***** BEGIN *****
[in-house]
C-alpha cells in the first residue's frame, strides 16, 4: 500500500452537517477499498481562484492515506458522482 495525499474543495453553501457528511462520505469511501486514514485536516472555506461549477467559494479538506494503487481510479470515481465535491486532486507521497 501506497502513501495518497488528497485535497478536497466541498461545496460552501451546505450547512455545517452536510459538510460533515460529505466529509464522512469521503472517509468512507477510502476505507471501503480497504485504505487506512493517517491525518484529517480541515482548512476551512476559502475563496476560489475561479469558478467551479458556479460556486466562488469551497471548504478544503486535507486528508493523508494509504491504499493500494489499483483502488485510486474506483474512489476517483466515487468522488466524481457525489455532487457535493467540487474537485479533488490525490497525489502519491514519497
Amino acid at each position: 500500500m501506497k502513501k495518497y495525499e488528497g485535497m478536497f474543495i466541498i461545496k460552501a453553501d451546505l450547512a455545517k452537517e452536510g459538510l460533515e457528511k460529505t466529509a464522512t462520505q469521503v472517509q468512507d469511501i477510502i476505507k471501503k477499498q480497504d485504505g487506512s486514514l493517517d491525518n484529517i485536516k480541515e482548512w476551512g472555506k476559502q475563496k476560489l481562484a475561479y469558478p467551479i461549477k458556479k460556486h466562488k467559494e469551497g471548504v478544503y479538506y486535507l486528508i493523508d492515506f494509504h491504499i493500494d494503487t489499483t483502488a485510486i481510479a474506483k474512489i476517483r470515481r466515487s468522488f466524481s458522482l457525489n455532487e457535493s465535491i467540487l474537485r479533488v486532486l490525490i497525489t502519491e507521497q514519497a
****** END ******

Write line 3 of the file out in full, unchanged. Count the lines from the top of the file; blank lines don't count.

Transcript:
Amino acid at each position: 500500500m501506497k502513501k495518497y495525499e488528497g485535497m478536497f474543495i466541498i461545496k460552501a453553501d451546505l450547512a455545517k452537517e452536510g459538510l460533515e457528511k460529505t466529509a464522512t462520505q469521503v472517509q468512507d469511501i477510502i476505507k471501503k477499498q480497504d485504505g487506512s486514514l493517517d491525518n484529517i485536516k480541515e482548512w476551512g472555506k476559502q475563496k476560489l481562484a475561479y469558478p467551479i461549477k458556479k460556486h466562488k467559494e469551497g471548504v478544503y479538506y486535507l486528508i493523508d492515506f494509504h491504499i493500494d494503487t489499483t483502488a485510486i481510479a474506483k474512489i476517483r470515481r466515487s468522488f466524481s458522482l457525489n455532487e457535493s465535491i467540487l474537485r479533488v486532486l490525490i497525489t502519491e507521497q514519497a